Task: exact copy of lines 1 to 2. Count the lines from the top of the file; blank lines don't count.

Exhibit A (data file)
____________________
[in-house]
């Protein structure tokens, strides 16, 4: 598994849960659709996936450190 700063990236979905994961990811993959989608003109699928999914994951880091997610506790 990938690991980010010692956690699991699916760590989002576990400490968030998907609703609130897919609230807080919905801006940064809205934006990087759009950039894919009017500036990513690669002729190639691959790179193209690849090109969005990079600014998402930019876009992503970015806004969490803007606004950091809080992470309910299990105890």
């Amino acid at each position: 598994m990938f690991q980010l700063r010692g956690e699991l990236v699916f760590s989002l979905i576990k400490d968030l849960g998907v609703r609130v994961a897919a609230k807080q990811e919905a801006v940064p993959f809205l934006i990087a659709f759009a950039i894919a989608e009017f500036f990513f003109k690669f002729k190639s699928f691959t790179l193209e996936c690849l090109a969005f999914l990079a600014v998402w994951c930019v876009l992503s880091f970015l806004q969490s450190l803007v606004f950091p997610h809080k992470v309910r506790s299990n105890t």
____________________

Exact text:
[in-house]
């Protein structure tokens, strides 16, 4: 598994849960659709996936450190 700063990236979905994961990811993959989608003109699928999914994951880091997610506790 990938690991980010010692956690699991699916760590989002576990400490968030998907609703609130897919609230807080919905801006940064809205934006990087759009950039894919009017500036990513690669002729190639691959790179193209690849090109969005990079600014998402930019876009992503970015806004969490803007606004950091809080992470309910299990105890």